Teamsters under the age of 55 need to think long and hard about the representation they're getting.  Why pay union dues if all you get for this privilege is to see older union workers take your pension?  There's a good topic for discussion at the next all-hands meeting. 

Wednesday, March 23, 2011

Portugal Problems Portend Pounding

Liberal use of the letter "P" in the title above is a cute lead-in to the financial problems Portugal is about to face:

All opposition parties united to defeat Prime Minister Jose Socrates' latest austerity measures in a parliamentary vote Wednesday, saying the belt-tightening went too far.

The lead-off member of the PIIGS problem children is about to leap headfirst into a sovereign bond default and/or EU bailout because its fractious politicians can't come to grips with the need for austerity.  The euro may still have some life left in it if the EU has credit it's willing to extend.  Maybe this is why Germany is cutting back on support for nuclear power and military support to Libya's rebels; it needs whatever cash it can scrape together to keep Europe financially afloat.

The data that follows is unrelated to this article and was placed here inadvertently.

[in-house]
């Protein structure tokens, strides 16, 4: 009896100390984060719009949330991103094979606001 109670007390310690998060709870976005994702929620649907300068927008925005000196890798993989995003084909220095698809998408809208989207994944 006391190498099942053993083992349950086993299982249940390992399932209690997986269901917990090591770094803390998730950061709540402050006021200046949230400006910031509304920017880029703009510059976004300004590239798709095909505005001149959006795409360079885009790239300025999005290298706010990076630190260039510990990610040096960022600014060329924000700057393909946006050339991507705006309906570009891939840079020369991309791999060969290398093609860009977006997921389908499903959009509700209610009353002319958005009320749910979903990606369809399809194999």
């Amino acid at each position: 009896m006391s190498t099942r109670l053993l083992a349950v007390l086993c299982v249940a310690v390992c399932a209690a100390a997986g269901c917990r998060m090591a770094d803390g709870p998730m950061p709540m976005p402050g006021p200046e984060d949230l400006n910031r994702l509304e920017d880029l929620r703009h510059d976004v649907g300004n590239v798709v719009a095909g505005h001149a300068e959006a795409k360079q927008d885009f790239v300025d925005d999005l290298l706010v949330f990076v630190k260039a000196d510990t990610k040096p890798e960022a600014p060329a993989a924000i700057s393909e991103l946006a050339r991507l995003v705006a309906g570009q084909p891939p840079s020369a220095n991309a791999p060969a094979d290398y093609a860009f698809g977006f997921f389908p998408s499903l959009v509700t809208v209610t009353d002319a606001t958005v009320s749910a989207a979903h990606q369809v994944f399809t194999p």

Full disclosure:  No position in Portugal's sovereign debt.

Tuesday, March 22, 2011

Stay Away From Trendy Graduate Programs In Web 2.0 Stuff

I recently received an email inquiry from a fan of my Yelp review of the University of San Francisco.  My fan wanted my opinion of USF's Master of Science in Web Science program.  I had no idea the school had such a thing and I really doubt that it's necessary for a Web 2.0 career.  I truly believe a stint with a venture-backed Web 2.0 startup will provide a more fruitful education than time spent in a traditional classroom.  My emailed response is below, in italics. 

Thanks for reaching out. I don't know anything about the MSWS program but it sounds like a waste of time and money. Most web developers studied the basics of computer science at some point and then learned about web applications through on-the-job experience.

There are a lot of dumb students at USF. They get jobs because their families are rich. Rich kids won't help you network because they think anyone not rich like them isn't worth helping. They won't go outside their social circle for people like us.

BTW, there are plenty of hot chicks in the SF Bay Area. You don't need to waste two years in school to meet them.